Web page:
Ames Plantation Featured in Quality Whitetails

The October/November issue of Quality Whitetails, the journal of the Quality Deer Management Association (QDMA), featured an in-depth article on the successful implementation of Quality Deer Management (QDM) practices in the Ames Plantation Hunting Club. The goal of QDM is to promote a healthy deer population and maintain adequate habitat while improving hunter satisfaction. Quality Whitetails is considered a go-to source for QDM techniques, and its contributors are regarded as the nation’s top experts in deer biology and habitat management.

The article, titled “QDM Journey: The Ames Story,” was written by Allan Houston and Craig Harper, both professors in the UT Institute of Agriculture Department of Forestry, Wildlife and Fisheries. Houston is also the director of Natural Resources Research and Management at Ames Plantation. The authors describe the challenges of implementing QDM protocols within a large and diverse hunting club membership, as well as the many successes. Ames’ has drastically increased its mature buck herd. For the last six seasons, around 40 percent of all bucks killed have been 4.5 years or older, compared to less than 5 percent in 2003. The average gross antler scores have increased by 30 points in the same time period. The article also cites a significant increase in the number of harvested does, which has helped balance the Ames’ herd.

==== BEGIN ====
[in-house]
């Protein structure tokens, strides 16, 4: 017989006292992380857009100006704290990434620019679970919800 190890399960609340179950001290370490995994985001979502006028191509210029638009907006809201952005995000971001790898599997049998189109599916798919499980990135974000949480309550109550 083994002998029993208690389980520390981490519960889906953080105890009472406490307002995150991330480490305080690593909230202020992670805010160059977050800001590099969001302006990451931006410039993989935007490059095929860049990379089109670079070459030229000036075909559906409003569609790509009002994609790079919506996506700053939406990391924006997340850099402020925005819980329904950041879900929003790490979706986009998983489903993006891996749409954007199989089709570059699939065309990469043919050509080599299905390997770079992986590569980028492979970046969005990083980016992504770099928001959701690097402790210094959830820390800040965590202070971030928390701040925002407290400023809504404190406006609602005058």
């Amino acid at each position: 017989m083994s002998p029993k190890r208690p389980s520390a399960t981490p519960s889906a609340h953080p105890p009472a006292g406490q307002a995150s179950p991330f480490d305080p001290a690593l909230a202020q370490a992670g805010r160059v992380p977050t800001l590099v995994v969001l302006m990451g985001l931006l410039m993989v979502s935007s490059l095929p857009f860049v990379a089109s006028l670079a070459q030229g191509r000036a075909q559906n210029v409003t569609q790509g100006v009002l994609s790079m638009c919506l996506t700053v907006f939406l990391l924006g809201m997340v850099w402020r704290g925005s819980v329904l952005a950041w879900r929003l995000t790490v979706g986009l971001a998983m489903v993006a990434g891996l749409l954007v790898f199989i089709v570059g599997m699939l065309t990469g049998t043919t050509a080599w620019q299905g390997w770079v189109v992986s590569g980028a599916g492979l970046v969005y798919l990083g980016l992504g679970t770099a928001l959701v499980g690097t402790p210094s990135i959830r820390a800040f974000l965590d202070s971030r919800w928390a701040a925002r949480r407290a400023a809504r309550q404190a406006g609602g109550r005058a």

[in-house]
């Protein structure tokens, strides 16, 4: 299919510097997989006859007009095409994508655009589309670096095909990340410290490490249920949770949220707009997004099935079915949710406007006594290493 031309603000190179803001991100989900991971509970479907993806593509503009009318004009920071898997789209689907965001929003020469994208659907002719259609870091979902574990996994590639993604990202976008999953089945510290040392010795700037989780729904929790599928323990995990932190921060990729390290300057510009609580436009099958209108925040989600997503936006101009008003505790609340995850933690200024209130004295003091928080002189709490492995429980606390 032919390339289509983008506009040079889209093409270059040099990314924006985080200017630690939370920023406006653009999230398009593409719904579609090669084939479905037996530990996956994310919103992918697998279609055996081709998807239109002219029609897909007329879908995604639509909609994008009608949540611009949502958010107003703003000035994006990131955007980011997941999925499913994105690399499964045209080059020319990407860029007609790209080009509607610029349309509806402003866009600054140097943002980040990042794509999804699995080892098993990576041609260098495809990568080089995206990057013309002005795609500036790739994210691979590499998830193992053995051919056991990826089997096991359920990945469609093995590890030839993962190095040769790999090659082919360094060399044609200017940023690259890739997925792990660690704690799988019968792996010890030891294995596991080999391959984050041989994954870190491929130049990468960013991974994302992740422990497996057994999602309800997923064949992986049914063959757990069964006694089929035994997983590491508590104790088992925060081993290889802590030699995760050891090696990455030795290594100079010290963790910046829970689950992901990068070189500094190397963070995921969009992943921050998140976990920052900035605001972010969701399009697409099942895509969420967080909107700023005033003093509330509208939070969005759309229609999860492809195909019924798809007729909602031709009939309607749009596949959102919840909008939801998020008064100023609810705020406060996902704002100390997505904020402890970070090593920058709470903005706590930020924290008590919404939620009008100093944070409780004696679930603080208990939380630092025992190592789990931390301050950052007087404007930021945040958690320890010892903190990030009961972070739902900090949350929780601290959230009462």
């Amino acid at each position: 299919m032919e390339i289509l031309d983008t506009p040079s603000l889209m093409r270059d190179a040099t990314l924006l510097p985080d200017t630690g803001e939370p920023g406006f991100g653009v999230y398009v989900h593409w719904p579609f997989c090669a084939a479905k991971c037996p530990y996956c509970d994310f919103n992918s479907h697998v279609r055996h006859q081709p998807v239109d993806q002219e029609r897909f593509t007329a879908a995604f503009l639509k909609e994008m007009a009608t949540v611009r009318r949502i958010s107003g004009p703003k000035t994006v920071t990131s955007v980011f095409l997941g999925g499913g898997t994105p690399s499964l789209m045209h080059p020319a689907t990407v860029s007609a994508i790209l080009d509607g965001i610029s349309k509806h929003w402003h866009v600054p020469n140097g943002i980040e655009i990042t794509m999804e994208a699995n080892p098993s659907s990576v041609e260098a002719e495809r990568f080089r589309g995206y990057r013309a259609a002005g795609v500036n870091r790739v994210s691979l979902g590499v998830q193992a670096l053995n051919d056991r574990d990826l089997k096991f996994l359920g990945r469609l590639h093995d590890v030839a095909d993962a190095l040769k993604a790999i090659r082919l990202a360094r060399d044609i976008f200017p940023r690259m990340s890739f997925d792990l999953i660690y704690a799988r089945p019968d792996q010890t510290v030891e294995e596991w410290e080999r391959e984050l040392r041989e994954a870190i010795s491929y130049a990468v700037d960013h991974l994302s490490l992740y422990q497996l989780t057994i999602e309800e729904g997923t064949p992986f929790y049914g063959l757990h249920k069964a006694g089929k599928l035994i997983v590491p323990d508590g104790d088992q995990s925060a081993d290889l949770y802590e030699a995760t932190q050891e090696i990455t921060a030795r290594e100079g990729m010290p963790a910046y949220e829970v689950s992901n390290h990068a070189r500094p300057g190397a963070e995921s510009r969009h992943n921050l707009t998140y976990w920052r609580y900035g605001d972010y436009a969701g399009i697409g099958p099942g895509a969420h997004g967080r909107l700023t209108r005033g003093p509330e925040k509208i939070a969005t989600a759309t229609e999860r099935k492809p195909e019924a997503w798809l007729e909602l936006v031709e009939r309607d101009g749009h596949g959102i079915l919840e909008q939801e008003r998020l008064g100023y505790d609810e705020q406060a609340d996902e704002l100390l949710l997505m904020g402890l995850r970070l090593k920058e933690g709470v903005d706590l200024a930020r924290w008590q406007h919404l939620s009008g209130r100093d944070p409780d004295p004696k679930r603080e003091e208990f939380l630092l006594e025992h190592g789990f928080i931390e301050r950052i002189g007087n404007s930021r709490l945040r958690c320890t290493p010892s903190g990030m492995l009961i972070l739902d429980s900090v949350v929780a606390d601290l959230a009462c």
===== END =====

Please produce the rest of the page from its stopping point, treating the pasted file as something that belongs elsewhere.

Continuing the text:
Houston and Harper write that these successes are due to ongoing educational efforts and hunter buy-in. Management uses monthly newsletters, a “Good, Bad and Ugly Board,” and a strict set of rules and consequences to communicate goals. For their part, hunters have become meticulous data collectors, with each hunter completing an observation form following each hunt. The authors add that these collective observations create a “fantastic data set for habitat correlations with body size, antlers, and a host of other information.”

The authors stress that the greatest success of the Ames Plantation QDM program is not increasing antler size, but increasing extraordinary experiences in the outdoors and introducing a science-based philosophy of stewardship to its membership. As they write,

“Perhaps the best measure of satisfaction is found in the sense of exposure our members feel when hunting in the midst of a mature herd. Along with what they observe, they have seen the deer management science behind the result and know older bucks are indeed around them. There is also the satisfaction of it being a circumstance they have a hand in sustaining.”

View the complete Quality Whitetails article here.